And yet… perhaps a degree of segregation – if you will allow me to set aside the negative connotations of the term for a moment – is not necessarily in conflict with a goal of sustainable urbanity. ‘Segregation’ implies enforced physical separation, evoking phenomena such as ghettos and apartheid.  But where exactly should we draw a line between enforced separation and the more general existence of difference in society? To some extent, spatial segregation simply reflects difference. Difference should be understood as itself endlessly multiple. We differ from our fellow humans on any number of dimensions: economic, demographic, cultural, attitudinal, by gender, by personality type, etc etc. This differentiation is dynamic, unpredictable and an inevitable part of human society. Social and spatial exclusions which reflect our differences may be unwelcome to us, but may equally represent active choices that we make. In reviewing the literature on urban segregation and partitioning, Emily Talen (2006:235) quotes Suttles’ (1972) contention that “social homogeneity can strengthen social support networks, help protect against discrimination, and help to preserve cultural heritage”. Subaltern groups may benefit from creating their own segregated discursive spheres (Fraser, 1990; Sunstein, 2002) which are realised spatially (Parkinson, 2012). Segregated spaces may therefore be spaces of dissent – for better or worse. To ignore the possibility of dissent is to deny the political. And to deny the political is the hallmark of utopianism (Stavrakakis, 2007).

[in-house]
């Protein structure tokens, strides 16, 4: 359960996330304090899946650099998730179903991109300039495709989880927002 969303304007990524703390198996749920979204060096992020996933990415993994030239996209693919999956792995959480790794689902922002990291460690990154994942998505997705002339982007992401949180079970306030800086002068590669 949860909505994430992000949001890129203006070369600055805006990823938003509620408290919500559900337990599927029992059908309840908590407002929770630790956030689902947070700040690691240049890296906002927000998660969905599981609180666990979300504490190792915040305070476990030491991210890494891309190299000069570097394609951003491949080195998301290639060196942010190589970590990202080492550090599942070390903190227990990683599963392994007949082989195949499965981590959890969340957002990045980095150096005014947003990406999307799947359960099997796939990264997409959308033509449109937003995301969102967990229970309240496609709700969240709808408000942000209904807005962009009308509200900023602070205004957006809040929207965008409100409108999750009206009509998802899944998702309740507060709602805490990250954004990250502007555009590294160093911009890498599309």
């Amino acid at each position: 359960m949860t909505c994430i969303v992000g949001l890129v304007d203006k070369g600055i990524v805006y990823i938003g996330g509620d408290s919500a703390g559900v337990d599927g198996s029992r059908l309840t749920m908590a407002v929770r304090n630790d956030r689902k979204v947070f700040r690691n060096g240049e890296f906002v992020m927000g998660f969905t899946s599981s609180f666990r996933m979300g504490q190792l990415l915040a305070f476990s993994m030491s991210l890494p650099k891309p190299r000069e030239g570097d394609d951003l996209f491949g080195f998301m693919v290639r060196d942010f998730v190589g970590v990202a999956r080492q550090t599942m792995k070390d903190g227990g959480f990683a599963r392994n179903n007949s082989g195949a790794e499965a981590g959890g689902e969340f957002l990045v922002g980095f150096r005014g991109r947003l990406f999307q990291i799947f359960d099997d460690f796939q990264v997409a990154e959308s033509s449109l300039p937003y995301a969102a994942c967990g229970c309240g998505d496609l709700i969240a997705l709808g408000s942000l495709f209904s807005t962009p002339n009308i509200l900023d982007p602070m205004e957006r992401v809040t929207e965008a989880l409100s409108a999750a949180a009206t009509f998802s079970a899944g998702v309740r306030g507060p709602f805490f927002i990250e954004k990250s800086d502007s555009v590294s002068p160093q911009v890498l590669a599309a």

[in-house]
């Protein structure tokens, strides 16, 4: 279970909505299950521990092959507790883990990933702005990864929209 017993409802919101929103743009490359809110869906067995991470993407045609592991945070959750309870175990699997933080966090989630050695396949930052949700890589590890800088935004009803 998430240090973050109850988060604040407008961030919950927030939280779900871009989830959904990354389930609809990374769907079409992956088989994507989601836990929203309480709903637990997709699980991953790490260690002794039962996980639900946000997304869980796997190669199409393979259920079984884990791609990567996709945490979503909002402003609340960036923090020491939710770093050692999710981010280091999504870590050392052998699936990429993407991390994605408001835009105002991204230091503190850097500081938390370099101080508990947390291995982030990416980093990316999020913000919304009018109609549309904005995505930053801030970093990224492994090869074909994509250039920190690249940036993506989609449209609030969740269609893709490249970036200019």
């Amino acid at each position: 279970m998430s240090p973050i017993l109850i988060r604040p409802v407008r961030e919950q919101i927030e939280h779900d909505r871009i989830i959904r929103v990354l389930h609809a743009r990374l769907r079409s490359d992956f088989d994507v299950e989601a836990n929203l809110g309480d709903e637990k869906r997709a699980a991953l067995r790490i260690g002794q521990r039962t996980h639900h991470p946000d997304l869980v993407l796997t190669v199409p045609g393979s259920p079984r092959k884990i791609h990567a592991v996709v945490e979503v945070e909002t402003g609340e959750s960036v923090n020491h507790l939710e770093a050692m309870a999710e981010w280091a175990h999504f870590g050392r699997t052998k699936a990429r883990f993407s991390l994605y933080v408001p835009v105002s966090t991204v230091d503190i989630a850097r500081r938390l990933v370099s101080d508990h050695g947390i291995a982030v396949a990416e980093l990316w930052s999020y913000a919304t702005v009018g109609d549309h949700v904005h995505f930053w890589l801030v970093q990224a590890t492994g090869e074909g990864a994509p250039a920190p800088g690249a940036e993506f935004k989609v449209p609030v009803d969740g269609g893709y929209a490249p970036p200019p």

The default understanding of ‘encounter’ as necessarily positive has also been questioned. Susan Fainstein (2005) accepts the argument that “exposure to “the other” evokes greater understanding”, but qualifies this with the observation that “if lifestyles are too incompatible, it only heightens prejudice…it can, in fact, produce mutual loathing” (13). She suggests that the goal of ‘diversity’ is often too easily elided with, and replaces, that of equity, and that valorising diversity may therefore work to obscure the ongoing significance of “economic structure and the relations of production” in shaping social inequalities. She also takes issue with writers who display an unquestioning “nostalgia for a golden age when cities did nurture greater interaction” (11). She quotes Lofland (1998:238-9), who says of the preindustrial city that “given the clear, visual signalling of identities and a rigidly controlled system of hierarchy, diverse individuals and groups, despite sharing the same space at the same time, not only did not intersect socially, they often did not – in any meaningful sense – ‘see’ one another”. Similar observations have been made by Butler and Robson (2001:2157) with regard to contemporary Brixton (South London), where “relations between different social and ethnic groups … tend to be of a parallel rather than integrative nature”, despite the middle classes’ embrace of “multiculturalism as an ideal of city living”.